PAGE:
On the shoulders of pioneers: Prof Madhavi Srinivasan
Prof Madhavi Srinivasan's research on materials for eco-friendly batteries looks set to power the next generation of electronic devices.
In this 30th anniversary issue, Pushing Frontiers talks to four NTU researchers who are pushing the frontiers of their respective fields. From devising sustainable ways of storing energy to understanding how gut microorganisms affect disease development, their research promises to impact societies and generations to come.
In the age of electric vehicles and other technological innovations, Prof Madhavi Srinivasan is on a mission to enhance the sustainability and performance of energy storage devices.
“My research focuses on the synthesis, fabrication and application of materials to improve the performance of electrochemical energy storage devices such as batteries and supercapacitors, while ensuring that they are sustainable at the same time,” says Prof Madhavi, who is the Director of the Global Alliance of Industries @ NTU (GAIN) and co-Director of the Singapore-CEA Alliance for Research in Circular Economy (SCARCE). She also holds an appointment with NTU’s School of Materials Science and Engineering.
Using innovative computational chemistry and machine learning methods, Prof Madhavi searches for new materials that can potentially transform the next generation of batteries. These high capacity and eco-friendly batteries can be used to power a variety of electronic innovations, ranging from electric vehicles to portable electronic devices.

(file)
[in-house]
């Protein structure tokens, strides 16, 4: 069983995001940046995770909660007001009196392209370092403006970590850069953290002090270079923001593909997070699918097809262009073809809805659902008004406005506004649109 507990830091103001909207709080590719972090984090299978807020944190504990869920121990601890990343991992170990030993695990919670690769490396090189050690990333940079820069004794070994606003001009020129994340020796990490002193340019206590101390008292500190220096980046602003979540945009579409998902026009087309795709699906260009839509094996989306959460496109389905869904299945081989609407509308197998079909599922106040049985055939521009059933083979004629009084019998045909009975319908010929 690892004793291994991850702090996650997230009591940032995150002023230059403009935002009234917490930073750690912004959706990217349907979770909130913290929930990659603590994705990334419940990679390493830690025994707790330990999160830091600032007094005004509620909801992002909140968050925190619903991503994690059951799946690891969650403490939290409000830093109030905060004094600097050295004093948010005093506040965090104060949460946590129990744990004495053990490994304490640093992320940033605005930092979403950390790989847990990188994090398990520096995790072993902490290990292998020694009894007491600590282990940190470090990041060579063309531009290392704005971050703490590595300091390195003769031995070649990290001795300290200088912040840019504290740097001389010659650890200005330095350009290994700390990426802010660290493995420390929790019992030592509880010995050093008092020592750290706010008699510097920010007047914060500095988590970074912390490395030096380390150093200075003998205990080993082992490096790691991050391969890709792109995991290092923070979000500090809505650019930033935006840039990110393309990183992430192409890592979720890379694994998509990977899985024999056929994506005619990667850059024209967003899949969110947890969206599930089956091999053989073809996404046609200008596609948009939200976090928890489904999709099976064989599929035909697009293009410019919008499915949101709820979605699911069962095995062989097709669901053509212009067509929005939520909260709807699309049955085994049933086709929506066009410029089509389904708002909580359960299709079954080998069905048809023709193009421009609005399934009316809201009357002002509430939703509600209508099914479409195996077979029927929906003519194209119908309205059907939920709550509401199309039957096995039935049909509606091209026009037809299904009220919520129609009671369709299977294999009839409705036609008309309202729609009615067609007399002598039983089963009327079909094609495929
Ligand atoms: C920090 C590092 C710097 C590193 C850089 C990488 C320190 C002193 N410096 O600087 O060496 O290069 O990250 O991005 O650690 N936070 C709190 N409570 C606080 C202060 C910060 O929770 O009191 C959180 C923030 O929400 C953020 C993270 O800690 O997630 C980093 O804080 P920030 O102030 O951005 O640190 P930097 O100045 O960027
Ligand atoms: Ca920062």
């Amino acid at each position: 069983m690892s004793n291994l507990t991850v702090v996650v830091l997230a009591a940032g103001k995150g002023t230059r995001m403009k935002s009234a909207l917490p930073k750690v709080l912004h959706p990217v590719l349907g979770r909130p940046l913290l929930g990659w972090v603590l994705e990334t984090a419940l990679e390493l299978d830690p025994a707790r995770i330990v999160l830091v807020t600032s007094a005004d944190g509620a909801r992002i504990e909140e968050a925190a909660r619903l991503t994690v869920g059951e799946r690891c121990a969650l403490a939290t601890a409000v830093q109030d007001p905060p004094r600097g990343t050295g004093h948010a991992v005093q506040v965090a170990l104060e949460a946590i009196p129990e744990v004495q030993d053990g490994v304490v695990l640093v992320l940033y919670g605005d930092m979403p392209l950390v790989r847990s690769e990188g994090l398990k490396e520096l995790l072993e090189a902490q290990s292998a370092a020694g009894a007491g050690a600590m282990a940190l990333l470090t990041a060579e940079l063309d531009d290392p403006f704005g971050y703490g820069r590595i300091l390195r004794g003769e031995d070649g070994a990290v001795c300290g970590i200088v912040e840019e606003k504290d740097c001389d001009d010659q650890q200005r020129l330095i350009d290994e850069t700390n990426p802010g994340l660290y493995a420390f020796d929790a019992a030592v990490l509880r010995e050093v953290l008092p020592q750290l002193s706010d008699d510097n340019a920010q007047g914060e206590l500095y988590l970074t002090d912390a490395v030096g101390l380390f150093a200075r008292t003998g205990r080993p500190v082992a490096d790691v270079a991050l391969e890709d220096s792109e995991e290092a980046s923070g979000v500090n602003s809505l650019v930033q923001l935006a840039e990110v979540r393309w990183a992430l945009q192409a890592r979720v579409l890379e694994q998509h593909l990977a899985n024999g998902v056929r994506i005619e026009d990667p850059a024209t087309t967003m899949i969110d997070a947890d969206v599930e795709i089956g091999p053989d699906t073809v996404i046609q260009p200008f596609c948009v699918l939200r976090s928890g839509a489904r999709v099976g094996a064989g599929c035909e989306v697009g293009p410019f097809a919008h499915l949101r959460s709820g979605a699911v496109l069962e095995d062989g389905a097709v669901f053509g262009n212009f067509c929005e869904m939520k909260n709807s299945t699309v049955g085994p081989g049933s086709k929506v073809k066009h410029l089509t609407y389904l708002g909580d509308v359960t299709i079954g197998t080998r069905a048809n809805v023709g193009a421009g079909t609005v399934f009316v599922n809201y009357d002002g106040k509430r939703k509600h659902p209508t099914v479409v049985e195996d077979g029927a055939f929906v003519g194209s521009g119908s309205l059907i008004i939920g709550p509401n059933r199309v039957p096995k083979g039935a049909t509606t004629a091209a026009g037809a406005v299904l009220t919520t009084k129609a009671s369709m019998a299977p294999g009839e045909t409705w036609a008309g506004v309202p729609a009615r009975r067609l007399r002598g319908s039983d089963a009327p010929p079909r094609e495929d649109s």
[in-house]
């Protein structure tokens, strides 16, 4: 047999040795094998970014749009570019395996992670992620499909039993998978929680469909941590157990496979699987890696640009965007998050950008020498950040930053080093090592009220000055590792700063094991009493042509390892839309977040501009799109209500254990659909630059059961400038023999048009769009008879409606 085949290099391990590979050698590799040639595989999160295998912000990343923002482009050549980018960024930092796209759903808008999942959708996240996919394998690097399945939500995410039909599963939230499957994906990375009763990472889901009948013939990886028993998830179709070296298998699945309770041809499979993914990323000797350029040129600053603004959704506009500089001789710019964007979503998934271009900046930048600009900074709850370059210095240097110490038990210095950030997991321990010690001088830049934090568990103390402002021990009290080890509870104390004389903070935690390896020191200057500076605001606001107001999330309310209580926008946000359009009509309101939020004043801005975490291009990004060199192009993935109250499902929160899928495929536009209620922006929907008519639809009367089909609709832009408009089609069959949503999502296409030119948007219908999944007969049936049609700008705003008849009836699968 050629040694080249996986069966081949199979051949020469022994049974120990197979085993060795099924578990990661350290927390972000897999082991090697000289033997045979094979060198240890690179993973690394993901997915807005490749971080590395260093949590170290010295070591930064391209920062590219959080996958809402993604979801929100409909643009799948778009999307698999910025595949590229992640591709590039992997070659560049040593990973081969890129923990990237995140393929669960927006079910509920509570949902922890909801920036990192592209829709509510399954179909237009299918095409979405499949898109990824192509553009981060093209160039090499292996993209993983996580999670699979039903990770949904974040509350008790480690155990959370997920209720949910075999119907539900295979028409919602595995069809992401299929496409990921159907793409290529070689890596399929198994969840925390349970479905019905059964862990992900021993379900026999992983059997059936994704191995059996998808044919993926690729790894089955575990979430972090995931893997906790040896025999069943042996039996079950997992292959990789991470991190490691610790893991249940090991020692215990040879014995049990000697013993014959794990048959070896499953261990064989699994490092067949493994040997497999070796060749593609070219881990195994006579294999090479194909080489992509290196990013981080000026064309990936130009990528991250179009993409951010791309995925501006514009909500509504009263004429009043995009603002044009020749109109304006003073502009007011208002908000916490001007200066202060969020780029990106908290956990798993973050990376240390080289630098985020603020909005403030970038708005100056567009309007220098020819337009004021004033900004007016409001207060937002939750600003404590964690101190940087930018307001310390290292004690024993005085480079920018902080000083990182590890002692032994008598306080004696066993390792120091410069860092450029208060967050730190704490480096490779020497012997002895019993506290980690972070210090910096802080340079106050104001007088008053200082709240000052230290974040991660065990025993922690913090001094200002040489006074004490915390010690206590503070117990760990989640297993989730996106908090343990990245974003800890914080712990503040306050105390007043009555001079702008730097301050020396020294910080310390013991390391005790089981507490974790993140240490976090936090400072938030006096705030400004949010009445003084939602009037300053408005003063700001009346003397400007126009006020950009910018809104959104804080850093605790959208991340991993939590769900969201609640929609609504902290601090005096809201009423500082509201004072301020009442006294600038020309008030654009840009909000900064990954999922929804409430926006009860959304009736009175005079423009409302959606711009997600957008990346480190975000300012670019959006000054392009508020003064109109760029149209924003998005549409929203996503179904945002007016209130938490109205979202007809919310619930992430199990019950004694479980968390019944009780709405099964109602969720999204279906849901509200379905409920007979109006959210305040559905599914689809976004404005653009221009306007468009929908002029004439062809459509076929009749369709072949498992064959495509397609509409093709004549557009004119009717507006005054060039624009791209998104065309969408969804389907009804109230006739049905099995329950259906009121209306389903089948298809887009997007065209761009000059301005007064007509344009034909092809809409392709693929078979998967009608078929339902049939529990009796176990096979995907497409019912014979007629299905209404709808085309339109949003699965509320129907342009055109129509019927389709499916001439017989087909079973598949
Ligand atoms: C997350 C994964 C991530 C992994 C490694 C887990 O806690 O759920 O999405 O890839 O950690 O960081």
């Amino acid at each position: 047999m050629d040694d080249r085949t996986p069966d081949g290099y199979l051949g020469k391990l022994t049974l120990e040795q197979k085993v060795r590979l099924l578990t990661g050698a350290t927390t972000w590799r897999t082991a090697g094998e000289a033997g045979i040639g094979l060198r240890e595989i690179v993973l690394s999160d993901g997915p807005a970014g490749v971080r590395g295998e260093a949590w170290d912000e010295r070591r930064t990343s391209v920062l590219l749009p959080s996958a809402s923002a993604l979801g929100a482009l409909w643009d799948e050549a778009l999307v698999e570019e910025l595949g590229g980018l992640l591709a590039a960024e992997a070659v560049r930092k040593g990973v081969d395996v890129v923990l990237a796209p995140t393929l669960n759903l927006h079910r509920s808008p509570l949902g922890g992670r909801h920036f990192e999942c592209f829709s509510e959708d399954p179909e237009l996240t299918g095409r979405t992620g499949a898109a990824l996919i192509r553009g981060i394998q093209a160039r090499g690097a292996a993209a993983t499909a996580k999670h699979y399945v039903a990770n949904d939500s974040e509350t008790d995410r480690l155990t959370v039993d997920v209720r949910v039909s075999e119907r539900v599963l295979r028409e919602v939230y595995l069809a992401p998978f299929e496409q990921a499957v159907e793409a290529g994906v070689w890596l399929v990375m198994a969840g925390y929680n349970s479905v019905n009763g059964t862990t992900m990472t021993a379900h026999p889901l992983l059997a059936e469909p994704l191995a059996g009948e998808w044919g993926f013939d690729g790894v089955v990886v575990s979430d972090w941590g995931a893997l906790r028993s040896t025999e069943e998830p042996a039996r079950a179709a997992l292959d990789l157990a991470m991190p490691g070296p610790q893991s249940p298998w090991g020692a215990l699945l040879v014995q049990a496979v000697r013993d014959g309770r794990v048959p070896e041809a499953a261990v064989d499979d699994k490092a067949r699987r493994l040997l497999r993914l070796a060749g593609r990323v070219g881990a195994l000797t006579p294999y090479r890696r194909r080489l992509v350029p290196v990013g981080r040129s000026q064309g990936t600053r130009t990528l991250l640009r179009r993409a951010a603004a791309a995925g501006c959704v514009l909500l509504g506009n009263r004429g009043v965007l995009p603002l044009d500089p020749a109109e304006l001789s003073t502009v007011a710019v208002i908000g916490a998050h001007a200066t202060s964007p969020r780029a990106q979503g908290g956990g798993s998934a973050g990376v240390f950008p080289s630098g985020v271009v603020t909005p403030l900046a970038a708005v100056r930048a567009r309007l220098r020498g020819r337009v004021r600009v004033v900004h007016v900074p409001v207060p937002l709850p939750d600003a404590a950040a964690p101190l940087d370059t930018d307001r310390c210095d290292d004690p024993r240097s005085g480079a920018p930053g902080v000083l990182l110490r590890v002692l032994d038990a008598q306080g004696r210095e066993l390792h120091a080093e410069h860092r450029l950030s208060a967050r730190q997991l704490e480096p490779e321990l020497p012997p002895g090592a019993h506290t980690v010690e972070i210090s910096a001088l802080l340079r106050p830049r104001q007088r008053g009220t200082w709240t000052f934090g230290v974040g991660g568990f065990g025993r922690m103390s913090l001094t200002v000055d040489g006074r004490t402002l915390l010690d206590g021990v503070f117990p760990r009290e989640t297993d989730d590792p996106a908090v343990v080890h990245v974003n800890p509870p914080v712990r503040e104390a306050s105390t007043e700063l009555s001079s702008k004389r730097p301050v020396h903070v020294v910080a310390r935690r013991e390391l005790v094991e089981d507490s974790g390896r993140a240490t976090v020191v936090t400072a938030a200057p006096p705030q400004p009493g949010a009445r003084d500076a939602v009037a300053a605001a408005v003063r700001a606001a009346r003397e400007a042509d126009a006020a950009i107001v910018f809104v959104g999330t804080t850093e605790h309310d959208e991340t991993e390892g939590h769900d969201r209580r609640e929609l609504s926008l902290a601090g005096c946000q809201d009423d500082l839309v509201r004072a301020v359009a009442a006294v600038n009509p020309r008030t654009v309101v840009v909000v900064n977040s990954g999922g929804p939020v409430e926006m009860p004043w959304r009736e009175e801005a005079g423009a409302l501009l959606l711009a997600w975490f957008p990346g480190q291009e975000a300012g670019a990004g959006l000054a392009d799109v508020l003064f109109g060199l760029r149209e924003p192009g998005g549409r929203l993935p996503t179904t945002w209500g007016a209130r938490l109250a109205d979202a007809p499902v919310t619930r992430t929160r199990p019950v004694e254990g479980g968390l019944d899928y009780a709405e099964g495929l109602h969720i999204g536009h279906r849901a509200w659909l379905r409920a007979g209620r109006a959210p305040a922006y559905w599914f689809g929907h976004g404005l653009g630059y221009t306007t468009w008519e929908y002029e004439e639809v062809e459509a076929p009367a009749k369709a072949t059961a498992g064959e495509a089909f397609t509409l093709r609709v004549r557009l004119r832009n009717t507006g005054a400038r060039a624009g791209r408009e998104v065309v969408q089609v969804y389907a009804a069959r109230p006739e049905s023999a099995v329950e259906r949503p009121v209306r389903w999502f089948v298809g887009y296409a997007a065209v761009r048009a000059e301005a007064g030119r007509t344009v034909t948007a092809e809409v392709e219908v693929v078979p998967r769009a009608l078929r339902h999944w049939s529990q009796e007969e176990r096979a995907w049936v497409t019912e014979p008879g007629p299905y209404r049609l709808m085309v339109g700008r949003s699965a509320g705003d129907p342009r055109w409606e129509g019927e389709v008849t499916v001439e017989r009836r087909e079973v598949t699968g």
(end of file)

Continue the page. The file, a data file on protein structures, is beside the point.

Supported by an Advanced Manufacturing and Engineering grant from Singapore’s Agency for Science, Technology and Research, Prof Madhavi has embarked on another project to fabricate new structural batteries. These batteries will be made using materials that simultaneously store energy and can withstand mechanical stresses.
projects with the industry and its growing partnerships through GAIN. Under her leadership, GAIN has established a tie-up with the Alliance to End Plastic Waste that will leverage Singapore’s research capabilities to catalyse innovations that create value out of plastic waste.
“Partnerships between academia and the industry are important for translating findings from the laboratory into real-world innovations, as well as to ensure the sustainability of these technologies,” says Prof Madhavi.
She is also interested in developing environmentally friendly recycling technologies that can sort and recover valuable materials from e-waste. At SCARCE, a joint lab between NTU and the French Alternative Energies and Atomic Energy Commission, Prof Madhavi secured industry funding for collaborative projects on green recycling technologies such as using fruit peel waste to recover heavy metals from lithium-ion batteries. These technologies have resulted in three patents that have since been licensed to companies.
In another role as the Executive Director of the newly established NTU Sustainability Office, Prof Madhavi leads NTU’s efforts to become a global leader in sustainability.
The article appeared first in NTU's research & innovation magazine Pushing Frontiers (issue #20, June 2022).